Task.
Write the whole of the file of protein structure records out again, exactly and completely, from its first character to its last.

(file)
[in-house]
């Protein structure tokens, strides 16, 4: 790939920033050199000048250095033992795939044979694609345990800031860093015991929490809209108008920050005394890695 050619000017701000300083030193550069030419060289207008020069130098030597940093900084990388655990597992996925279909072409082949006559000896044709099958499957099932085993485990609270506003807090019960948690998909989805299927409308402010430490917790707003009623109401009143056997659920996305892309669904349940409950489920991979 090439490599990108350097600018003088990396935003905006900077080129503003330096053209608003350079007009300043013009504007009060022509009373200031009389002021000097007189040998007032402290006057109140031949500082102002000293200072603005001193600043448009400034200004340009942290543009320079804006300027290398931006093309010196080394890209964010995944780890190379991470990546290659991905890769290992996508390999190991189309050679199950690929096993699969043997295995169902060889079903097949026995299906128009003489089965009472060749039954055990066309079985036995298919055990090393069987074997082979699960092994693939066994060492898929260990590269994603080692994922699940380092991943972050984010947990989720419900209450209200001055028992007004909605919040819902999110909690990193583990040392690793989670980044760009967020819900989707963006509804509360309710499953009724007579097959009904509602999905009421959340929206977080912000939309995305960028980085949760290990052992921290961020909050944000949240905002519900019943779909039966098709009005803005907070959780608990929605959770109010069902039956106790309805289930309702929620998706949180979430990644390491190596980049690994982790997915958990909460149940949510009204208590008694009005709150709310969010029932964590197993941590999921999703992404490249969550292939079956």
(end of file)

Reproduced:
[in-house]
């Protein structure tokens, strides 16, 4: 790939920033050199000048250095033992795939044979694609345990800031860093015991929490809209108008920050005394890695 050619000017701000300083030193550069030419060289207008020069130098030597940093900084990388655990597992996925279909072409082949006559000896044709099958499957099932085993485990609270506003807090019960948690998909989805299927409308402010430490917790707003009623109401009143056997659920996305892309669904349940409950489920991979 090439490599990108350097600018003088990396935003905006900077080129503003330096053209608003350079007009300043013009504007009060022509009373200031009389002021000097007189040998007032402290006057109140031949500082102002000293200072603005001193600043448009400034200004340009942290543009320079804006300027290398931006093309010196080394890209964010995944780890190379991470990546290659991905890769290992996508390999190991189309050679199950690929096993699969043997295995169902060889079903097949026995299906128009003489089965009472060749039954055990066309079985036995298919055990090393069987074997082979699960092994693939066994060492898929260990590269994603080692994922699940380092991943972050984010947990989720419900209450209200001055028992007004909605919040819902999110909690990193583990040392690793989670980044760009967020819900989707963006509804509360309710499953009724007579097959009904509602999905009421959340929206977080912000939309995305960028980085949760290990052992921290961020909050944000949240905002519900019943779909039966098709009005803005907070959780608990929605959770109010069902039956106790309805289930309702929620998706949180979430990644390491190596980049690994982790997915958990909460149940949510009204208590008694009005709150709310969010029932964590197993941590999921999703992404490249969550292939079956």